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The Museum

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Clarence Saunders (1881-1953) is the father of self-service shopping. The son of a poor Virginia tobacco farmer, Saunders left home at 14 to clerk in a grocery store. He moved to Memphis in 1904 to work as a salesman for a wholesale grocery. While calling on customers, Saunders saw that many stores were failing because they did not control costs and overhead.

Traditionally, shoppers brought in a list of the goods they wanted and gave it to a clerk who selected the items, packaged them, charged the order and had the bags delivered.  This was time consuming, inefficient, and expensive. Saunders developed a plan to correct these problems that literally revolutionized the way we shop.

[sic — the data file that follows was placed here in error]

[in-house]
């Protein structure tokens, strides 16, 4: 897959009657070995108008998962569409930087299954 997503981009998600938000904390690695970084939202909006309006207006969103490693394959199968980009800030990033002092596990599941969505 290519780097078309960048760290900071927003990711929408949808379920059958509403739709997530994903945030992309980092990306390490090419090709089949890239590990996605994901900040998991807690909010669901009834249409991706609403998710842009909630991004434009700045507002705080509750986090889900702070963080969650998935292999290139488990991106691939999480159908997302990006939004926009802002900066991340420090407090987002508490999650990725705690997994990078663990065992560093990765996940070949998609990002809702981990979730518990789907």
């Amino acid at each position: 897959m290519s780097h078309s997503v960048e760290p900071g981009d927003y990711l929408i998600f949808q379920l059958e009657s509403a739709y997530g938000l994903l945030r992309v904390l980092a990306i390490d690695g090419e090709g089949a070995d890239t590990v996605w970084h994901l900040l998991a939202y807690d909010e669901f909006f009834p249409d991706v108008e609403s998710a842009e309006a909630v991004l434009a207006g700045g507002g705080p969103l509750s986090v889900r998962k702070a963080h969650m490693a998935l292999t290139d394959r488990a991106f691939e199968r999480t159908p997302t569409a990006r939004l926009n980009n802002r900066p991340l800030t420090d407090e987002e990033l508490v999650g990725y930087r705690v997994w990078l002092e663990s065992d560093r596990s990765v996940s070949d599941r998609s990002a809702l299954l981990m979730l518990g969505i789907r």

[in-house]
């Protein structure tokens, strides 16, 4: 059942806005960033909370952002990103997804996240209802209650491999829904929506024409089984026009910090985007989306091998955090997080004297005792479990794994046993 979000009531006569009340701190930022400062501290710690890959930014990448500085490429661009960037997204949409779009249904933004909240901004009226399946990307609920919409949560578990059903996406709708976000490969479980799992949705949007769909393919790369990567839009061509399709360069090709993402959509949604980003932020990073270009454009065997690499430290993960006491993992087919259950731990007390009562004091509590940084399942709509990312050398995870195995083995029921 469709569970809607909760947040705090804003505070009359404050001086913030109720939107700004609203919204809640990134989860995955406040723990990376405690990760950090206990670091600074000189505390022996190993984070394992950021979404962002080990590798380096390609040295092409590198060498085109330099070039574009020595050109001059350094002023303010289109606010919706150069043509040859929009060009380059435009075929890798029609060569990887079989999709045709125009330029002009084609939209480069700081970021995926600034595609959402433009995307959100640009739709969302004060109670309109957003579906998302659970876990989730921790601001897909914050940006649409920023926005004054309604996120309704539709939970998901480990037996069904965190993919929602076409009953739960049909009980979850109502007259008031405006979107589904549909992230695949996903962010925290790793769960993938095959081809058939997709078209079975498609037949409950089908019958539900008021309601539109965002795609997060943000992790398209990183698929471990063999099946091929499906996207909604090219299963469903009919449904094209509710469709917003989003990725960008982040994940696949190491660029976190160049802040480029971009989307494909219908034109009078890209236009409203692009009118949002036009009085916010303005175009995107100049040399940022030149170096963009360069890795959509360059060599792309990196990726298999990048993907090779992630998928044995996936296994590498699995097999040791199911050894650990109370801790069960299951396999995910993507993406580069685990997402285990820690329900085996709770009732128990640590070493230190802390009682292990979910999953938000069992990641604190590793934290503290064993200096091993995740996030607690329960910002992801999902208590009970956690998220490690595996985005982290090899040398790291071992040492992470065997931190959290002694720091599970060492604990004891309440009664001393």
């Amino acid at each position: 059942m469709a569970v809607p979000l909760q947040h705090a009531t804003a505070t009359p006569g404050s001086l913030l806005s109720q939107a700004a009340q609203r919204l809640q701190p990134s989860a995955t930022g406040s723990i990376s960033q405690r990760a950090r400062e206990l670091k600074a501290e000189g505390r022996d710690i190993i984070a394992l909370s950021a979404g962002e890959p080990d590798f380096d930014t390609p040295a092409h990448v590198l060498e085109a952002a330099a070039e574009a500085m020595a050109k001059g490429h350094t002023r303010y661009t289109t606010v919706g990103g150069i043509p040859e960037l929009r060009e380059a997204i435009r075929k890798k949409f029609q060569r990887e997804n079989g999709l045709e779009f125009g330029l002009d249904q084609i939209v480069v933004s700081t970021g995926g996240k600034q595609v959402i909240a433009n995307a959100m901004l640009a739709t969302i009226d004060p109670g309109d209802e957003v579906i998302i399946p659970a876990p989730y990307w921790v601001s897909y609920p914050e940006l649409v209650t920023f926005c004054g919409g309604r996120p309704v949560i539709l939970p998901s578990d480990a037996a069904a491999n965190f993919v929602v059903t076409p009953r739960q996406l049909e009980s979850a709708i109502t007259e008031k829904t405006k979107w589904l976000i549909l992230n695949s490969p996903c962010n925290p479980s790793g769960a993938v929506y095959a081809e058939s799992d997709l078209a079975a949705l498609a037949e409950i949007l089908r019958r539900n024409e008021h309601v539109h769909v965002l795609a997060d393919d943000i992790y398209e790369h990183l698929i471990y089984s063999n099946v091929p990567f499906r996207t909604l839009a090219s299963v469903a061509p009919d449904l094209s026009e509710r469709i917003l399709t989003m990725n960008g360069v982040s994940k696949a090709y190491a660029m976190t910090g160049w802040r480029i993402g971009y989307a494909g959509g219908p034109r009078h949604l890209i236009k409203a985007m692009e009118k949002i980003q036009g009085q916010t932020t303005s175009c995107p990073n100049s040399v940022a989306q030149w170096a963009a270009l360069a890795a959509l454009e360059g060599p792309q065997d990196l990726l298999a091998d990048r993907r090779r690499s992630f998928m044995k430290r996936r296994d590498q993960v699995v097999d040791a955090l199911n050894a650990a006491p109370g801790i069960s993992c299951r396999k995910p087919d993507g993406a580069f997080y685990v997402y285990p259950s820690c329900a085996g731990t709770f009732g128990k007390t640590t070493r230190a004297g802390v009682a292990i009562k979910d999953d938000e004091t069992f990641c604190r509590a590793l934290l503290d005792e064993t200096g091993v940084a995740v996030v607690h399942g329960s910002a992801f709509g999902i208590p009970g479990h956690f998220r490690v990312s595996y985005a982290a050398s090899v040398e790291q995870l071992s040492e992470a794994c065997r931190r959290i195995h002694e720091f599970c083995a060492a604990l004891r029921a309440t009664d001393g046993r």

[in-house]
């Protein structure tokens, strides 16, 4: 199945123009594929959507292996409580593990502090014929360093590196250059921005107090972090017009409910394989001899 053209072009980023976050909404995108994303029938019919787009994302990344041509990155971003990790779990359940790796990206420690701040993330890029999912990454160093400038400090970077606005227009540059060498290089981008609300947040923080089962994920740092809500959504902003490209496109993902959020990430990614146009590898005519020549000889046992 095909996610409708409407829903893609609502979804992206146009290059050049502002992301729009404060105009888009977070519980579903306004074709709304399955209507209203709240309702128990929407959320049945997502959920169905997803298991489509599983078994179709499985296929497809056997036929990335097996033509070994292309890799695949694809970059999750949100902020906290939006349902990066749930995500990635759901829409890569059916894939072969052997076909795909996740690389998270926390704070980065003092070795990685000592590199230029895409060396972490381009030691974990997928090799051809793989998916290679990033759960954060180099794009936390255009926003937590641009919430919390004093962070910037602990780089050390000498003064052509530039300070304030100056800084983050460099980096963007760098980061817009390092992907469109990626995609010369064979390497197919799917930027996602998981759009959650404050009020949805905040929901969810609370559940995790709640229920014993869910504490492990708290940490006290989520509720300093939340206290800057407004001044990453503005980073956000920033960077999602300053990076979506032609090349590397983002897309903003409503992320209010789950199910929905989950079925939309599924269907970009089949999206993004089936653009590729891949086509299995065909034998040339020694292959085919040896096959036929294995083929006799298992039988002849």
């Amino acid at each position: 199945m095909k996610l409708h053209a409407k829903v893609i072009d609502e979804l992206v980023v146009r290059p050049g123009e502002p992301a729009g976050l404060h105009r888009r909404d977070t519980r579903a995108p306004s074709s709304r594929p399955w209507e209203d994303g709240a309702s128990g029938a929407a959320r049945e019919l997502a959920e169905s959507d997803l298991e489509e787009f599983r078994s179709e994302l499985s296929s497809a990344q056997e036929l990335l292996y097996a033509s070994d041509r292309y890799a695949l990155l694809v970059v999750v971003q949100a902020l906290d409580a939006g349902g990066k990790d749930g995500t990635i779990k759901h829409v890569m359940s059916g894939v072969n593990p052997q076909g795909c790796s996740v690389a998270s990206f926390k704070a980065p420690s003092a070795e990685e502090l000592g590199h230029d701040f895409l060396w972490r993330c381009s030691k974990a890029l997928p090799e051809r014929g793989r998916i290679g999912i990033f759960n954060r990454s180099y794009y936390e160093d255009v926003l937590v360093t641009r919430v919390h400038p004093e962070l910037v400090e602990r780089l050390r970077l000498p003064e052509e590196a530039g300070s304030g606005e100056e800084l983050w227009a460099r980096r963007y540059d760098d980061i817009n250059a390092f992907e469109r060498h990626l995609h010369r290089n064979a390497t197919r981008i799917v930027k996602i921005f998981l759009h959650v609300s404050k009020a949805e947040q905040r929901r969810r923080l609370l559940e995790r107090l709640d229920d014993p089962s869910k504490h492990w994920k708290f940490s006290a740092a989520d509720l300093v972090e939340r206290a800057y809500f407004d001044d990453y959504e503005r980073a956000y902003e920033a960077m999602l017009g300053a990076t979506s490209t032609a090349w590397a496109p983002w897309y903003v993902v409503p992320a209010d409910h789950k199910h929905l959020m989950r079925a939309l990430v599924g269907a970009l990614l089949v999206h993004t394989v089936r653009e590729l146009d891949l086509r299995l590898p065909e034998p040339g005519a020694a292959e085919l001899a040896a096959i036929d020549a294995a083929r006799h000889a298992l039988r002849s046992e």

He designed a systematically arranged store that offered self service/cash and carry shopping. He believed that if he offered lower prices than his competitors, people would wait on themselves, pay cash and carry the bags home. His store had a turnstile entry that forced customers to move in one direction and to pass all the items he offered. Impulse items like candy were stocked at the registers.

After getting patent rights to his pricing and merchandising innovations, he opened his first store at 79 Jefferson in 1916. Our Piggly Wiggly exhibit is an exact replica. The origin of “Piggly Wiggly” isn’t clear. Sometimes Saunders said it just came to him; at other times he said he got the idea after seeing a group of piglets pushing and wiggling as they nursed. Whatever the origin, the name has always caught people’s attention.

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